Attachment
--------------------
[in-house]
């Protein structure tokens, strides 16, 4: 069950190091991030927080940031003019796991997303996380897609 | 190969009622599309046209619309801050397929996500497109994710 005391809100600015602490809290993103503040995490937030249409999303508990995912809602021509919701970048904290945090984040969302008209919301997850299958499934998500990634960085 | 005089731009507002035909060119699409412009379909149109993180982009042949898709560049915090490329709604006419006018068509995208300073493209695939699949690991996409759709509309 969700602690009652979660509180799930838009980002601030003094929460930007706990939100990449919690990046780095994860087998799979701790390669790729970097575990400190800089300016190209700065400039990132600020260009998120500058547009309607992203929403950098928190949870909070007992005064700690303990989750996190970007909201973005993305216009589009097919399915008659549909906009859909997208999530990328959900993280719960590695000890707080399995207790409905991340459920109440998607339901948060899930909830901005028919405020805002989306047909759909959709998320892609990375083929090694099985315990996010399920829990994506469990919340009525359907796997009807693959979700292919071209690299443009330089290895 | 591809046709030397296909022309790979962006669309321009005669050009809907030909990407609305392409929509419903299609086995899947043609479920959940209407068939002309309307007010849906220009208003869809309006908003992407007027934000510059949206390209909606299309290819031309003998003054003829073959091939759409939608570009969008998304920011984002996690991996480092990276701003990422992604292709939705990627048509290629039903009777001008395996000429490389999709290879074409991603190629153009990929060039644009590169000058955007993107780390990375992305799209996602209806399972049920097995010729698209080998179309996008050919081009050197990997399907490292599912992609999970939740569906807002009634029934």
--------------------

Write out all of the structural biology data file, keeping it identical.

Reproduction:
[in-house]
């Protein structure tokens, strides 16, 4: 069950190091991030927080940031003019796991997303996380897609 | 190969009622599309046209619309801050397929996500497109994710 005391809100600015602490809290993103503040995490937030249409999303508990995912809602021509919701970048904290945090984040969302008209919301997850299958499934998500990634960085 | 005089731009507002035909060119699409412009379909149109993180982009042949898709560049915090490329709604006419006018068509995208300073493209695939699949690991996409759709509309 969700602690009652979660509180799930838009980002601030003094929460930007706990939100990449919690990046780095994860087998799979701790390669790729970097575990400190800089300016190209700065400039990132600020260009998120500058547009309607992203929403950098928190949870909070007992005064700690303990989750996190970007909201973005993305216009589009097919399915008659549909906009859909997208999530990328959900993280719960590695000890707080399995207790409905991340459920109440998607339901948060899930909830901005028919405020805002989306047909759909959709998320892609990375083929090694099985315990996010399920829990994506469990919340009525359907796997009807693959979700292919071209690299443009330089290895 | 591809046709030397296909022309790979962006669309321009005669050009809907030909990407609305392409929509419903299609086995899947043609479920959940209407068939002309309307007010849906220009208003869809309006908003992407007027934000510059949206390209909606299309290819031309003998003054003829073959091939759409939608570009969008998304920011984002996690991996480092990276701003990422992604292709939705990627048509290629039903009777001008395996000429490389999709290879074409991603190629153009990929060039644009590169000058955007993107780390990375992305799209996602209806399972049920097995010729698209080998179309996008050919081009050197990997399907490292599912992609999970939740569906807002009634029934």